“I talked to a man...” Why am I not impressed? Similar to advice in a fortune cookie?


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Fresno Tundra Driver

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Posted: 02/06/20 09:48pm Link  |  Quote  |  Print  |  Notify Moderator

naturist wrote:

I do not know about the fuel referenced above, which may be misnamed but chemically, isobutane is NOT a mixture or combination of propane and butane. There are two forms of the four carbon butane molecule possible, either a straight chain which is called n-butane and a central carbon with three pendant carbons, called isobutane. Both are butane, same number of carbon and hydrogen atoms, same molecular weight, but slightly different physical and chemical properties.

And no, butane does not have a lower boiling point (at 0 to 1 degree C) than propane (-42 degrees C).

Actually, three products are sold, propane, butane (actually a usually a mix of both isomers) and LP gas, a mixture of propane and butane.


Nice to have an organic chemist in the group! [emoticon]


E.Lee Galik

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Posted: 02/07/20 05:12am Link  |  Quote  |  Print  |  Notify Moderator

If I never camped below freezing BUTANE.. Since it occasionally gets down below freeZing where I hang out .. Propane.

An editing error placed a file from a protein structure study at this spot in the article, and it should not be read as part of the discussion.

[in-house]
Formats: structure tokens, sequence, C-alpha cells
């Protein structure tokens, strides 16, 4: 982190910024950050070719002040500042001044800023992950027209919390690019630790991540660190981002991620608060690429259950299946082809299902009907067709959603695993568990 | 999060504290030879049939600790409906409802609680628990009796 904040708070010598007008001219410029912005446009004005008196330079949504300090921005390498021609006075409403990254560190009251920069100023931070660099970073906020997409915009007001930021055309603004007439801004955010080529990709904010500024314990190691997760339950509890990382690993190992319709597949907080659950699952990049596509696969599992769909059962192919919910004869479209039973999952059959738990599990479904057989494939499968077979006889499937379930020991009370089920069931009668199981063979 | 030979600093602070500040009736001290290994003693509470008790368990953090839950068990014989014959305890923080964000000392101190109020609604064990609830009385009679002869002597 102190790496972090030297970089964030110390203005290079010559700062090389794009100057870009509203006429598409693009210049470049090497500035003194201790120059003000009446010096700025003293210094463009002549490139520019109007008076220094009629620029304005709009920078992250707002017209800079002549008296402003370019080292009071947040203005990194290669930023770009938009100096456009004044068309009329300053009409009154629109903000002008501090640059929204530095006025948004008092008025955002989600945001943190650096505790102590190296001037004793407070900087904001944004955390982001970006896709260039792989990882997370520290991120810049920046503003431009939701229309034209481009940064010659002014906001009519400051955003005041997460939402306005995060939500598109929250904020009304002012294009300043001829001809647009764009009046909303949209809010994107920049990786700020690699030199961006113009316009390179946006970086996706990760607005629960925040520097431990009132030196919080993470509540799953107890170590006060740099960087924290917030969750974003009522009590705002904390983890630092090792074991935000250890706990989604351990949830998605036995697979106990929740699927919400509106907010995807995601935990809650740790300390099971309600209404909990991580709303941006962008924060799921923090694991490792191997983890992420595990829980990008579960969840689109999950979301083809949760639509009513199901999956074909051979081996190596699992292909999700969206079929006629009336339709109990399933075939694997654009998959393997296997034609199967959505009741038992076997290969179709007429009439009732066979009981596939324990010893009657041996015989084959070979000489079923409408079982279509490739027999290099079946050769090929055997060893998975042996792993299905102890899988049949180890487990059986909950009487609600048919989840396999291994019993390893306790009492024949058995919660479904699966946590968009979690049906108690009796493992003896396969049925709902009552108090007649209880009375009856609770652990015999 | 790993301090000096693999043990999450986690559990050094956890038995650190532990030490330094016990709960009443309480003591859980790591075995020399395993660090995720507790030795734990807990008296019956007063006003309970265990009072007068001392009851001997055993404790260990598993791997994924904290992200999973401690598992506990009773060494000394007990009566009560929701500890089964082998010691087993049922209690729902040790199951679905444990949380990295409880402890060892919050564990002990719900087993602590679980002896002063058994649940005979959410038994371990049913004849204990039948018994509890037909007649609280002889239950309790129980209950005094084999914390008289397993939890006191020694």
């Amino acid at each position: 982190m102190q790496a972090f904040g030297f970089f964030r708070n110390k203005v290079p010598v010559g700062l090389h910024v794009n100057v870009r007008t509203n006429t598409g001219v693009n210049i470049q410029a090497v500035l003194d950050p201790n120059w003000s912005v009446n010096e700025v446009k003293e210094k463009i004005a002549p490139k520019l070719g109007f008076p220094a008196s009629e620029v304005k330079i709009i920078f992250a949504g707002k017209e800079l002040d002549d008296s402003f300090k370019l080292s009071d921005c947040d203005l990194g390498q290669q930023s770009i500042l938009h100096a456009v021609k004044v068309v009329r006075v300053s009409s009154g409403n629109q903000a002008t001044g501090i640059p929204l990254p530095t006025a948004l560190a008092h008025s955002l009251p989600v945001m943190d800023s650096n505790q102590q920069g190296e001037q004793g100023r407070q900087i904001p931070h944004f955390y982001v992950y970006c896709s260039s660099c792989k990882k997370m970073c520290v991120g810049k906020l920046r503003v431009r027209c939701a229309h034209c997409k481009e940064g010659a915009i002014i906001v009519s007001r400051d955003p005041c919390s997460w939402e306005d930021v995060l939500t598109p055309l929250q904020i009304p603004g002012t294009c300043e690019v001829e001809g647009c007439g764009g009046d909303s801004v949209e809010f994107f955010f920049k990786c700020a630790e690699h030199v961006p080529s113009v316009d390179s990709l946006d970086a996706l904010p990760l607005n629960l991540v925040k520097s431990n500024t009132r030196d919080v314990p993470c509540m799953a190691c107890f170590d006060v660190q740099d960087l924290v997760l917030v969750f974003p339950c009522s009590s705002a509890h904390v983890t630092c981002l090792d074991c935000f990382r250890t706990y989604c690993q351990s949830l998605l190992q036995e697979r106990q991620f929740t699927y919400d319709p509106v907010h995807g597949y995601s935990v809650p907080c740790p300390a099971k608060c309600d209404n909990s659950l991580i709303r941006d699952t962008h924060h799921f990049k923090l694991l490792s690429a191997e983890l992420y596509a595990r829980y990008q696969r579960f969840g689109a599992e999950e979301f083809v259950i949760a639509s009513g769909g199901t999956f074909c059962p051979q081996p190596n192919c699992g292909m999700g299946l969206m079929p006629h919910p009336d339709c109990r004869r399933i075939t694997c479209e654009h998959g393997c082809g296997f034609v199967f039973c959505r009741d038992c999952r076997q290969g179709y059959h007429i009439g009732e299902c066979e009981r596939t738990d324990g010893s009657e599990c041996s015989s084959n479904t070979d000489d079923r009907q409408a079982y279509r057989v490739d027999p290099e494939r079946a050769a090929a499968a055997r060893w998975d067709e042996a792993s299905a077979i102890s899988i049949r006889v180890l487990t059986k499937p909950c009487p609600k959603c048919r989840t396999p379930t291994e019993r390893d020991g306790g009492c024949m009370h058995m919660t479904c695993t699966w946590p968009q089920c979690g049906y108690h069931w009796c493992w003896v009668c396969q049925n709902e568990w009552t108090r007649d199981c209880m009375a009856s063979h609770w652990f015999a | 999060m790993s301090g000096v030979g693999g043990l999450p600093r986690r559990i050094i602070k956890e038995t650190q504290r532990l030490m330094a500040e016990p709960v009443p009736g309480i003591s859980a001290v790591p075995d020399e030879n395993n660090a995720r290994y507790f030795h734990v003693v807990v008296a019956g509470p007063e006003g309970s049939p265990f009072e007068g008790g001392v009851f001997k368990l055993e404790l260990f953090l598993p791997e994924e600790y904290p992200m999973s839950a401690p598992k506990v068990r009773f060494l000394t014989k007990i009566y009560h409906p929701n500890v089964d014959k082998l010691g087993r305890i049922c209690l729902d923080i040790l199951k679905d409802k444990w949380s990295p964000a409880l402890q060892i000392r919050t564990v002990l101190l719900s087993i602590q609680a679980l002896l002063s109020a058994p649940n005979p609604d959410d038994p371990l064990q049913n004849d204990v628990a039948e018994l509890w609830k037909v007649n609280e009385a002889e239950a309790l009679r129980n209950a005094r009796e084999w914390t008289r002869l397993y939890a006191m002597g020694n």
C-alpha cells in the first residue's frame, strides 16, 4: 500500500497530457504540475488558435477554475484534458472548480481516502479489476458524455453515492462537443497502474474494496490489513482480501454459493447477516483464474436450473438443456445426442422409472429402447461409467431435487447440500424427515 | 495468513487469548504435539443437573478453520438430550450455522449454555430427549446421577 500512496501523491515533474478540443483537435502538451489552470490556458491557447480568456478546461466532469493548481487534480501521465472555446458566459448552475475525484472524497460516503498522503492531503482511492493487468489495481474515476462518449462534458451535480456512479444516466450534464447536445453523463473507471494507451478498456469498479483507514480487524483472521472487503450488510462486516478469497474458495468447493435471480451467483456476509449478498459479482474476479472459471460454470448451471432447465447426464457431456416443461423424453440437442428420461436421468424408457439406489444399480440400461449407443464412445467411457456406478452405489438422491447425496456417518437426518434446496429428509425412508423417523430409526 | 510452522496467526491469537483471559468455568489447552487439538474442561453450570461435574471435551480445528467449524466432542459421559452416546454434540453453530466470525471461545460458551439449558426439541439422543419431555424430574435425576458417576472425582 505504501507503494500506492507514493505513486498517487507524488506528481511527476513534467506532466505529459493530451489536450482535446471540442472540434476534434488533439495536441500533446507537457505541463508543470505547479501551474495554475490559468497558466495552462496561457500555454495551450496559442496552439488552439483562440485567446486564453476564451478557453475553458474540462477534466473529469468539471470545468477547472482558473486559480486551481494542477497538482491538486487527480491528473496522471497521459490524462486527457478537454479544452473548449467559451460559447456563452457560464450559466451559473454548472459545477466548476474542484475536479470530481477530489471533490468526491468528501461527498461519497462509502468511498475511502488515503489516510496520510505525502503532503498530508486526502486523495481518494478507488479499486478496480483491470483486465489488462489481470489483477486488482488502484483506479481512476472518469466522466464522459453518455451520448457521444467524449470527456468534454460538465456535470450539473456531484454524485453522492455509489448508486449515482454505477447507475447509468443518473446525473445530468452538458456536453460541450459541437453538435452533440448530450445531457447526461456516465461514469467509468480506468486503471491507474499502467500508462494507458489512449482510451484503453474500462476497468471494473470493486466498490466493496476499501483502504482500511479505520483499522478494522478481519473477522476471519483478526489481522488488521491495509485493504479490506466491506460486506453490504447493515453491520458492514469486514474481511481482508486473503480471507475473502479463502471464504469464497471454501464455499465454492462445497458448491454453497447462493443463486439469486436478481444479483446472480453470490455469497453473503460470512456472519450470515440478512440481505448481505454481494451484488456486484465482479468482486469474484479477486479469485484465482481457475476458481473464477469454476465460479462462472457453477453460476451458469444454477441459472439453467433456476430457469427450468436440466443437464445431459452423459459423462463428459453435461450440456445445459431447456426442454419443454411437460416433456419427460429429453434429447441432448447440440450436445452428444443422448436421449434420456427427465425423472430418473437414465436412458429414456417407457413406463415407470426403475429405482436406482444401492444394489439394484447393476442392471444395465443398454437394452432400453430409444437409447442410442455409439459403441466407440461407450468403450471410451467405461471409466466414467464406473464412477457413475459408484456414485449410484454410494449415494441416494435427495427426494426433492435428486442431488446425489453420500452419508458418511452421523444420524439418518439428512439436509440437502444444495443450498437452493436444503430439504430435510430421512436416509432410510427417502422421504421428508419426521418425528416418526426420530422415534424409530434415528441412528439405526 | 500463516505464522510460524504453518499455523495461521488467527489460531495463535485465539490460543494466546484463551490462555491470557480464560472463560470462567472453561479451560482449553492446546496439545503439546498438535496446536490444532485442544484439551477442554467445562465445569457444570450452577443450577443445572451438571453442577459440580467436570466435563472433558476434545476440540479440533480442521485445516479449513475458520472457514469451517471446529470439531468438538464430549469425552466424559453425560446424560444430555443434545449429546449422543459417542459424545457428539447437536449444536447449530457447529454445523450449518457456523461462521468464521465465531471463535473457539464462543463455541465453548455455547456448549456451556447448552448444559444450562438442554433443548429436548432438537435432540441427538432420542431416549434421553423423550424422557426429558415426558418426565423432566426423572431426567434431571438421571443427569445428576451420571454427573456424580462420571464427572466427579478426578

WHY
Propane the vapor temp is right close to -40 (No sure exactly but within 2 degrees) -40 I'm seriously not going to be using the RV.

Butane I think it's 32.. So if the tank gets down to 30.. NO HEAT.

Many have bought propane in the deep south or so they thought, but the dealer filled the tank with Butane, which is cheaper, and pocketed the additional profit. Then they went north and no heat.


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dougrainer

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Posted: 02/07/20 06:15am Link  |  Quote  |  Print  |  Notify Moderator

Butane is sold south of the border. There are probably no Gas retailers for Public sale FOR RV's and DOT cylinders that sell Butane anymore. They just quit selling both types in the USA years ago as there was no real need. You may be able to find some that do sell Butane, but why? Doug

RayJayco

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Posted: 02/07/20 08:42am Link  |  Quote  |  Print  |  Notify Moderator

dougrainer wrote:

Butane is sold south of the border. There are probably no Gas retailers for Public sale FOR RV's and DOT cylinders that sell Butane anymore. They just quit selling both types in the USA years ago as there was no real need. You may be able to find some that do sell Butane, but why? Doug


Butane is cheaper on wholesale level...

A couple months ago, I was discussing this with a friend in NO Cal during the rolling power outages due to the fires. He didn't want to consider a propane BU genny due to his friends that his lines froze up when it was 20F. I explained to him that in temperate climates you will often get butane as propane and butane are both LPG gas...
Call your supplier and ask to see the paperwork, you may be surprised...


Inquiring minds want to know...